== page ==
May 19, 2013 § Leave a comment
There have been a few novels featured in these columns by writers who are as well known, and sometimes better known, as poets. These include Ron Butlin, Kevin MacNeil, John Burnside, James Robertson, Alan Spence, and this month, Jackie Kay. Re-reading her debut novel ‘Trumpet’ I found myself asking if there are any conclusions that could be made from reading these writers together. Is there a poetic sensibility that sets them apart from those who concentrate purely on prose? I came to the conclusion that there just may be.
I suppose it could be in the detail. Butlin’s depiction of an alcoholic life in ‘The Sound of My Voice’ is intricate, lyrical (think melting snowmen) and the best I have read, and there are plenty of other examples in these writers’ novels in particular that have them describing mental states and emotions in particularly memorable fashion (McNeil’s final paragraph in ‘The Stornoway Way’ springs to mind). They appear to be men, and women, of feeling. I’m not saying this is a rule, but it’s worth considering. In ‘Trumpet’ Jackie Kay writes about love, specific and universal, in a manner which is as familiar as it is unexpected. It is gorgeous and moving from cover to cover and will have you reassessing your own relationships, past and present.
It begins after the death of jazz trumpet legend Joss Moody who has had a long, happy and successful life married to Millie and with their adopted son Colman. Due to the necessary checks that happen on any dead body it comes to light that Joss was born Josephine. This is something which Millie accepted from the beginning of their relationship, and if at times it made her curious, she never let Joss know. If this was to be the secret that they had to carry to be together then so be it. They were two people in love, which was all that mattered.
‘Trumpet’ is an incredible love story, one which takes in all the joy, pain and inevitable grief that entails. Living in Britain in the mid 20th century as a mixed race couple, Joss’s ‘secret’ would only be another barrier to their happiness, so it is little wonder that they keep it to themselves. The novel asks important questions about identity. Are we brave enough to define who we are or must we wait for others to do so? Joss wills himself into being, with all the effort and care that involves. He becomes the man he always meant to be.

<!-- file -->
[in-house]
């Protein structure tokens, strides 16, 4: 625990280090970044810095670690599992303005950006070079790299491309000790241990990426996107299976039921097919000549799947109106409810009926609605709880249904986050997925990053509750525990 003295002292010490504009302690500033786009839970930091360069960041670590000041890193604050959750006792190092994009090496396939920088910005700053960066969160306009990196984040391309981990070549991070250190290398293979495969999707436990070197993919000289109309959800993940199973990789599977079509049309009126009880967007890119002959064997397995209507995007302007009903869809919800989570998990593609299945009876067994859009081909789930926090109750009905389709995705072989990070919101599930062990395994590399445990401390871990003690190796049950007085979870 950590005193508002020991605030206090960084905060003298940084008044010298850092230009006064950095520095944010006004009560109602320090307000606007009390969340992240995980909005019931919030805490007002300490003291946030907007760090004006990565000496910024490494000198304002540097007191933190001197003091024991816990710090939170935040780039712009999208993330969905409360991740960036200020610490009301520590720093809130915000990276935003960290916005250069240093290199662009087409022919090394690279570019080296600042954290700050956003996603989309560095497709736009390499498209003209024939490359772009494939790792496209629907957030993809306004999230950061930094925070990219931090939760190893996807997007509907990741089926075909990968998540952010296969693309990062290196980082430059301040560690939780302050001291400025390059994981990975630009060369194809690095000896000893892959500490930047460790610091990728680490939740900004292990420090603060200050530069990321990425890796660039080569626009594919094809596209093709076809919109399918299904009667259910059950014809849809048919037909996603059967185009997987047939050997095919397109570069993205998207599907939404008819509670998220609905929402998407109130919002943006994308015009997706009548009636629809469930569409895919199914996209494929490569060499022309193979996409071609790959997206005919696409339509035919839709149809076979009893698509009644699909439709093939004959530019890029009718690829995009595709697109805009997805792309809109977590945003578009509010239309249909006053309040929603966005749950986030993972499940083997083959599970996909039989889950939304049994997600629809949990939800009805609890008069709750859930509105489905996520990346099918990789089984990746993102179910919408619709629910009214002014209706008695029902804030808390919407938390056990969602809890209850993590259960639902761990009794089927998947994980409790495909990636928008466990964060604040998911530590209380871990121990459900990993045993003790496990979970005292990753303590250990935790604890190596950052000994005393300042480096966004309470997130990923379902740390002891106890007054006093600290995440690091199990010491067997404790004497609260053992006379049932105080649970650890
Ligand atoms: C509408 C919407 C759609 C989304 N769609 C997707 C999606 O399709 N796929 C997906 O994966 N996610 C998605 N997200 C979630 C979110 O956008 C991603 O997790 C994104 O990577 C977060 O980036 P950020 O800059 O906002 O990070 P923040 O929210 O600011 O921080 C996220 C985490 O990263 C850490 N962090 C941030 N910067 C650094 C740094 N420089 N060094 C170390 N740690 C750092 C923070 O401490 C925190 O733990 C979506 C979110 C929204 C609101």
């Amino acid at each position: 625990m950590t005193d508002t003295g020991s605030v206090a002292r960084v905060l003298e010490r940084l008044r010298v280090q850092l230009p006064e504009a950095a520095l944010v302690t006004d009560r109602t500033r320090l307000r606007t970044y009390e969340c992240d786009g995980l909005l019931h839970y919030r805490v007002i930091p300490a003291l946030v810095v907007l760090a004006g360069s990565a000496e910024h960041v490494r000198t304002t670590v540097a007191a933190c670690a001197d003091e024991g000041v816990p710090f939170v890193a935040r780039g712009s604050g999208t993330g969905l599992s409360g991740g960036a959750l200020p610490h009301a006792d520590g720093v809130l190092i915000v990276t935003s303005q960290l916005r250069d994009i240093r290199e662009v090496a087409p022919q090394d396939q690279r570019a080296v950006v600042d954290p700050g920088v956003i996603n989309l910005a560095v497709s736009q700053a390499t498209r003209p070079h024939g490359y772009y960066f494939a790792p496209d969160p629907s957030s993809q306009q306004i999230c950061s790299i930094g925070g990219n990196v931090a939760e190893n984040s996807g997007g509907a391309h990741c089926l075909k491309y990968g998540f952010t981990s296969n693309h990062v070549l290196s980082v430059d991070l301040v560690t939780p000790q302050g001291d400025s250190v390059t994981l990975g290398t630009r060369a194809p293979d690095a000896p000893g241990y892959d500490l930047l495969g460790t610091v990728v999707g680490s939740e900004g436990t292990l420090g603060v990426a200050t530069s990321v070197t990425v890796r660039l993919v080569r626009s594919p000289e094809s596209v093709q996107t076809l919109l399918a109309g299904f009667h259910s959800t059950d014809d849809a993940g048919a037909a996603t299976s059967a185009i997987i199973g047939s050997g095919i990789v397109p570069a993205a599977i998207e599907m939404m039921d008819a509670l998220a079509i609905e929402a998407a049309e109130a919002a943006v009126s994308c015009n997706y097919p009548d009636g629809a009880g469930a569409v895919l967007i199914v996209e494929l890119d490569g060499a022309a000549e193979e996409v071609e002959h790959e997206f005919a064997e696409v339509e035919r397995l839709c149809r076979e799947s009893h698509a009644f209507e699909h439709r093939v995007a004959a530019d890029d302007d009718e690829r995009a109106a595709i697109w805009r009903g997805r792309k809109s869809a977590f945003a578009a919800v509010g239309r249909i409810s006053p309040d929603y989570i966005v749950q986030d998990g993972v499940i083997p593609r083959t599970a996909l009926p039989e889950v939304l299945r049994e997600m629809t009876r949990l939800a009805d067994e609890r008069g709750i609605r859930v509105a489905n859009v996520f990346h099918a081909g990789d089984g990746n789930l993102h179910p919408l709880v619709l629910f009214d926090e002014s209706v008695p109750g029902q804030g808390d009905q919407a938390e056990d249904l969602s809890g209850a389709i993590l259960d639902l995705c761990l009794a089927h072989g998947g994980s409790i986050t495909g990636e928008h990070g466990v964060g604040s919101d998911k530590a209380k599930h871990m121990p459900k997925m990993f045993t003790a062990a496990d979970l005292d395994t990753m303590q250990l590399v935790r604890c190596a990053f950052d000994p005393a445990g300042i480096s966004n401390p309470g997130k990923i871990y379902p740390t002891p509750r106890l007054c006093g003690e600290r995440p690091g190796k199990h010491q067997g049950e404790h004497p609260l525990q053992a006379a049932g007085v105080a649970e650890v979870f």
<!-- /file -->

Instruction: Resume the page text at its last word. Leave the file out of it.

But is it only their secret to keep? Colman, their son who thought he had been brought up in a reasonably conventional household is stung by the revelation, and the novel is as much about his coming to terms with his father’s death as Millie’s. Colman feels betrayed and deceived, as if his parents have been laughing at him all this time, and it is hard not to have some sympathy with him. But as the novel progresses he, like the reader, comes to realise that he is fixating on the wrong things. What was important about Joss was not what he was, or even who he was, but how he was; a loving father and husband and an inspiration to many.
‘Trumpet’ also puts focus on the public obsession to know other people’s business. Once the Moody family secret is exposed then Millie is chased back to Scotland by the press intrusion. Colman is offered large sums of money to solve a thriller to which the answer is already known, and Joss’s past is uncovered causing little but pain and sorrow for all who are contacted. Colman sees this as a way to get back at his father, and mother, but he soon realises that this is in nobody’s interest except the newspapers. Sound familiar?
How you read a novel is always shaped by when you read it and your own experiences. I first read ‘Trumpet’ when it came out in 1998 and thought it good, but not spectacular. Reading it now its themes of gender, sex and identity are particularly poignant. It is a timely reminder that as people are still being persecuted for their sexuality, at home and abroad, simply for being who they are; that our lives and how we decide to live them are nobody’s business but our own should we choose it to be that way. ‘Trumpet’ is a love story, one which reminds us that, sometimes, that’s all you need.
Further thoughts on Scottish books, film, music, comedy, theatre and the like can be found at scotswhayhae
Next Month’s Novel: The first I knew of ‘Brond’ was as a supernatural/political thriller directed by Michael Caton-Jones on Channel 4 in the ‘80s, which starred a young John Hannah and an imposing Stratford Johns. I recently found a copy of Frederic Lindsay’s source novel in a charity shop and it reminded me just what a good thriller should be.
Set in Glasgow, ‘Brond’ touches on the nature of evil; how seductive and attractive it can be. Although it touches on nationalism, politics and terrorism, they are a backdrop to the central examination of what men (& in this case it is almost always men) are prepared to do, and why.
- Frederic Lindsay Brond (Feb)
- Tom Morton Red Guitars in Heaven (Mar)
- George Friel Mr Alfred, MA (Apr)
- Archie Hind Dear Green Place (May)
- Laura Marney No Wonder I Take A Drink (Jun)